Oracle, VMware and Extended Distance Oracle Real Application Clusters on vSphere Metro Storage Cluster

Oracle, VMware and Extended Distance Oracle Real Application Clusters on vSphere Metro Storage Cluster

Nowadays a high availability cluster (for any kind of application) in a single data center is almost not enough to ensure the kind of availability a Mission Critical Application needs which support revenue generation.

Typical issues plaguing a data center may include local power outage, airplane crash, server room flooding etc.


Do we have a solution?


THE answer: a “Stretched” Cluster, or one that is distributed between multiple sites , as long as the distance between them is within 100kms / satisfy 5ms Round Trip Latency time requirement.

This architecture best fits especially in regards to distance, latency, and degree of protection it provides.

Site separation is great protection for some local disasters as mentioned above but not all. Disasters such as earthquakes, hurricanes, and regional floods may affect a much greater area.

For comprehensive protection against regional disasters including protection against corruptions, Oracle Data Guard and VMware Site Recovery Manager (SRM) can be combined with Extended distance Oracle RAC on vSphere Metro Storage Cluster, giving us both a Disaster Avoidance and a Disaster Recovery Solution.

Traditional Cluster and an Extended Distance/Stretched Cluster

Let’s highlight the similarities and differences between a Traditional Cluster at a Site and a Cluster with its nodes distributed between the 2 sites, also known as an Extended distance Cluster or a Stretched Cluster.


  1. Layer 2 Adjacency
  2. Shared storage

Differences (only a few minor differences)

  1. Network latency between nodes increases and needs to be kept at 5 ms or less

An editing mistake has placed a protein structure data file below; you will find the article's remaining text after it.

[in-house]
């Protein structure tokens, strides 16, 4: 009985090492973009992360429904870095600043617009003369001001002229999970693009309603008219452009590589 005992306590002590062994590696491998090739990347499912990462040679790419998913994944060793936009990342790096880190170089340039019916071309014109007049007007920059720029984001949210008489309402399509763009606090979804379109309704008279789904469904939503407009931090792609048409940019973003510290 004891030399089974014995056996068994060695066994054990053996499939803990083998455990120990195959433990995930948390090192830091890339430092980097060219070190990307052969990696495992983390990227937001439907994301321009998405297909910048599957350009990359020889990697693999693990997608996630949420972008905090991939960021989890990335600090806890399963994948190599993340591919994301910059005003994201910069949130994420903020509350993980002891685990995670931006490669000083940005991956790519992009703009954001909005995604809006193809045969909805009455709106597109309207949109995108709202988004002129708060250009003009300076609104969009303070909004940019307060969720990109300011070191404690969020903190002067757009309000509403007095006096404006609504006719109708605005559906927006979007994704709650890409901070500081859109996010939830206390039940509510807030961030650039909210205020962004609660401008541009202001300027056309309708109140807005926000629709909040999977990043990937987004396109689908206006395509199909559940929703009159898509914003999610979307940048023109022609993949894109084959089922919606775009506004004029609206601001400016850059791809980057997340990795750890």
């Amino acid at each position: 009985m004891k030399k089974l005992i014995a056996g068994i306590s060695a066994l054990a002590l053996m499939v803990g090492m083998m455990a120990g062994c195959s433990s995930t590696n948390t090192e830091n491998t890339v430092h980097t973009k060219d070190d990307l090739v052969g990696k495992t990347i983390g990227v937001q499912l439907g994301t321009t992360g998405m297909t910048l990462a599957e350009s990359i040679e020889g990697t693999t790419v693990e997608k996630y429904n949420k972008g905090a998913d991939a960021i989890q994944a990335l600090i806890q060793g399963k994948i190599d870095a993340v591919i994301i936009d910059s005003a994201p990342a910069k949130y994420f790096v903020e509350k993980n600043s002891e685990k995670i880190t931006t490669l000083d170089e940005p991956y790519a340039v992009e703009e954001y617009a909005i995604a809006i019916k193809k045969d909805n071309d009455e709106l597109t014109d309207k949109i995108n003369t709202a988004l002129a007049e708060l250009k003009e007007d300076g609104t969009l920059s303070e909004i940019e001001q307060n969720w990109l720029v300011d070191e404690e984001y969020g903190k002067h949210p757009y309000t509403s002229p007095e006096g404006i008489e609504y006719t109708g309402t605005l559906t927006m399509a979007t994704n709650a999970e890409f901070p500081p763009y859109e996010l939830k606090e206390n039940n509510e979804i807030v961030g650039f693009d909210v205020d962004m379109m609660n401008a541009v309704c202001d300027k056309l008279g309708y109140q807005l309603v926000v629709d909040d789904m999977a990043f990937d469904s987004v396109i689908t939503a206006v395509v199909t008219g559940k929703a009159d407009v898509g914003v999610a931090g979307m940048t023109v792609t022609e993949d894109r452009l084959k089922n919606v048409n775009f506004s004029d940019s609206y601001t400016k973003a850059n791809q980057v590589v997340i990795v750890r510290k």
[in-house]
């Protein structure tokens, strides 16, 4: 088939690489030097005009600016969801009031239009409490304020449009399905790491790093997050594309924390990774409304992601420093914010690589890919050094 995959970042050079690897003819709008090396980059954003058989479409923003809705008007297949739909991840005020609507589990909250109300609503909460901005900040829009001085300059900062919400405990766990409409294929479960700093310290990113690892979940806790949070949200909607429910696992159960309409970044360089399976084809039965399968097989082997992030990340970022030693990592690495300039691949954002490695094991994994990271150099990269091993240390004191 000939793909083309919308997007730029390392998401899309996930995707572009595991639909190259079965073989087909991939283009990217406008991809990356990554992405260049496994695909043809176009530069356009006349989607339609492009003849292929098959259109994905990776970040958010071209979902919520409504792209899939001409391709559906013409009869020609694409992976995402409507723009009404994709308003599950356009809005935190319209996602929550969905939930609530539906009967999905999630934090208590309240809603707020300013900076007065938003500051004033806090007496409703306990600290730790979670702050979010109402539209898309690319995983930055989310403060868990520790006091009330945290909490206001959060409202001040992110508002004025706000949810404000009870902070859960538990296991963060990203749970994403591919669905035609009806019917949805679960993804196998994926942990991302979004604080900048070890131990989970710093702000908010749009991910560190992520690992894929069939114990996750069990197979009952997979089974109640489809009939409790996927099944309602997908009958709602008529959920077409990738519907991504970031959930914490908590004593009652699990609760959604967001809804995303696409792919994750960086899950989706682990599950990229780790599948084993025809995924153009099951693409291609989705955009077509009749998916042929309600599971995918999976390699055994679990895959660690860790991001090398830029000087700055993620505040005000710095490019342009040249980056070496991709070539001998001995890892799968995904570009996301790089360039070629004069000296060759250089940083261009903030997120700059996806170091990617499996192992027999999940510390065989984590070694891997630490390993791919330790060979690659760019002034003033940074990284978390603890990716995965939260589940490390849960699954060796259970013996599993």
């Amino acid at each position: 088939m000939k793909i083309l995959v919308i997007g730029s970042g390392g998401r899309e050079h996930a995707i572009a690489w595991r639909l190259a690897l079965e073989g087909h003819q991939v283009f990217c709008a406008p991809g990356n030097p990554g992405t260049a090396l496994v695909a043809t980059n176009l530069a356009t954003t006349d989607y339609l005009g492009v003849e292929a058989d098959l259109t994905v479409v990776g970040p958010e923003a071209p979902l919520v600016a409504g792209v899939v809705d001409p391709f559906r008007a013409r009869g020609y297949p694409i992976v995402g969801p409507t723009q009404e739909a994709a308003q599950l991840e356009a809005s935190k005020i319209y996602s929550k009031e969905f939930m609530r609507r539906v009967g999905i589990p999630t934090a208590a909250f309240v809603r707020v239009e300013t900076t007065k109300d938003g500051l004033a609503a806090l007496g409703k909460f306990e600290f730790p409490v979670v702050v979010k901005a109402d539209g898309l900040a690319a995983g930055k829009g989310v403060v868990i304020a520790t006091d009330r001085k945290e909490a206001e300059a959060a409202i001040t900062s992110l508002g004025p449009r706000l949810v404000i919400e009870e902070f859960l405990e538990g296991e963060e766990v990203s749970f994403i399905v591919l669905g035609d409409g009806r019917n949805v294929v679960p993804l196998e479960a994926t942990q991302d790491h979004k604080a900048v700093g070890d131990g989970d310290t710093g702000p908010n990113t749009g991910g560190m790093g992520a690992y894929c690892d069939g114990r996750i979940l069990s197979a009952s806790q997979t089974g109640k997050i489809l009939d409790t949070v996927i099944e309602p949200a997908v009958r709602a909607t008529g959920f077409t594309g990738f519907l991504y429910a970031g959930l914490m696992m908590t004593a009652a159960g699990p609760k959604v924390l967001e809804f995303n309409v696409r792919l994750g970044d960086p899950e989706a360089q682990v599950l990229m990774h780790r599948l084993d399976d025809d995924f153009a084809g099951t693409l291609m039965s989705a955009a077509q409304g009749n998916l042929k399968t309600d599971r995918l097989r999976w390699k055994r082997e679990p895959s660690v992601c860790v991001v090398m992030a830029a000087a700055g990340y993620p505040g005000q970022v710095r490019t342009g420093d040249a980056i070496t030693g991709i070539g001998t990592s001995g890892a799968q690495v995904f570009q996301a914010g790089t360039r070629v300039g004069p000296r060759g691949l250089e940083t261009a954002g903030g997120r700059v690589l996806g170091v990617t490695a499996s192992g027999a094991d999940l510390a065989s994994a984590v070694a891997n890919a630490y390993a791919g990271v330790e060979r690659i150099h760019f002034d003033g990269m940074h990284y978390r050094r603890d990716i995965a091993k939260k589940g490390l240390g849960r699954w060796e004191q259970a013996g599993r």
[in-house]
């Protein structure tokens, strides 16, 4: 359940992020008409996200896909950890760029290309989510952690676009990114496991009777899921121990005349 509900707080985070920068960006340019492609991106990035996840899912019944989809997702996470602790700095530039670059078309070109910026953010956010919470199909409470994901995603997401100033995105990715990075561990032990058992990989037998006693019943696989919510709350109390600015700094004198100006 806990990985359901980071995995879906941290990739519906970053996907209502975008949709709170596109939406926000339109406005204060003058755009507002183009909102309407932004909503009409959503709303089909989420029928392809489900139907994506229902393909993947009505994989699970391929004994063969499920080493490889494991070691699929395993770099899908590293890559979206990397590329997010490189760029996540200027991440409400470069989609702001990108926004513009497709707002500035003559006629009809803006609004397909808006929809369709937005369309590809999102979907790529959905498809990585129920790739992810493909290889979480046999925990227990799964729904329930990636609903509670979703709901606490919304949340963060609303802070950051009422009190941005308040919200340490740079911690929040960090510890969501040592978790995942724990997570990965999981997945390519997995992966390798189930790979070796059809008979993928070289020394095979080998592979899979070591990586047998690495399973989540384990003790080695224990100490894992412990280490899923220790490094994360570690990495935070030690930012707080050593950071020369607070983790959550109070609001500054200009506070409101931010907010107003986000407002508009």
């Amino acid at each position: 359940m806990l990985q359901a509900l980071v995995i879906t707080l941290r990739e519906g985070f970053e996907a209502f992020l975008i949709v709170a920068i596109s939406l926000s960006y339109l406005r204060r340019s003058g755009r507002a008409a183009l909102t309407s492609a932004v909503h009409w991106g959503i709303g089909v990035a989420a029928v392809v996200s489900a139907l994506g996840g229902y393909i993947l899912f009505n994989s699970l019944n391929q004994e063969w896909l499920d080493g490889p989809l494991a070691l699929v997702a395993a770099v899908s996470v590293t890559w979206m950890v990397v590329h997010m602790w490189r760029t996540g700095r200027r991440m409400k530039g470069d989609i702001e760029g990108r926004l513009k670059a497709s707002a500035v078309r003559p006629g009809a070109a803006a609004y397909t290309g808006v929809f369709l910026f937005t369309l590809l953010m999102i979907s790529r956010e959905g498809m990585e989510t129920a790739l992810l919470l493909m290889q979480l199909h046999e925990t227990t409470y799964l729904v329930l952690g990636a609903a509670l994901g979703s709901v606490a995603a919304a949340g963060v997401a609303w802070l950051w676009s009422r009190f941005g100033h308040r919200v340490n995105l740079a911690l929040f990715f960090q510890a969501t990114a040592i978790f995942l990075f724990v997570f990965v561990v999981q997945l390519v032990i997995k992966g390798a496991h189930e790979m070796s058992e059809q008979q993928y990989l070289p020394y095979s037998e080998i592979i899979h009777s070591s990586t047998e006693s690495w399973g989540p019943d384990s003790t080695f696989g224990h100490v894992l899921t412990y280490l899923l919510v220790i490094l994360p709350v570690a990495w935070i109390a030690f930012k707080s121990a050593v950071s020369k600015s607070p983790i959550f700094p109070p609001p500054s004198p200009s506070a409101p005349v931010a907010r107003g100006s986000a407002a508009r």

2. Storage that is synchronously, bi-directionally replicated in 5 ms or less is required at each site
  3. A witness or quorum site is required for any clustered app or storage to avoid a “split brain”

Network Latency

A Traditional Cluster and a Stretched Cluster are no different except in a Stretched cluster there is a long distance (almost always less than 100 KM) between some of the nodes.

The rule of thumb to make this work correctly for almost all clusters of any kind is there must be 5 ms or less round trip latency (RTT) between the cluster nodes (whether they are in the same or different data center). This is true of Oracle RAC and vSphere HA clusters in particular (vSphere Enterprise Plus licenses support up to 10 ms).

There is no requirement for any kind of extra licensing or configuration for this.

Replicated Storage

Storage needs to be synchronously, bi-directionally replicated between sites. In almost every case, this also has to happen in 5 ms or less.  There are two ways to do this.

  1. Host based replication. The prime example of this is Oracle Automatic Storage Management (ASM).
    1. Pros: storage agnostic, easy to configure, rock solid
    2. Cons: extra CPU usage, if you don’t already have Oracle this becomes a little more complicated and expensive
  2. Appliance based replication.   Some examples are VMware stretched vSAN , EMC VPLEX, IBM SVC, HP Peer Persistence and NetApp Metro Cluster
    1. Pros: no CPU penalty, tightly integrated with storage, rock solid
    2. Cons: Usually not storage agnostic, almost always proprietary, very expensive

Witness Site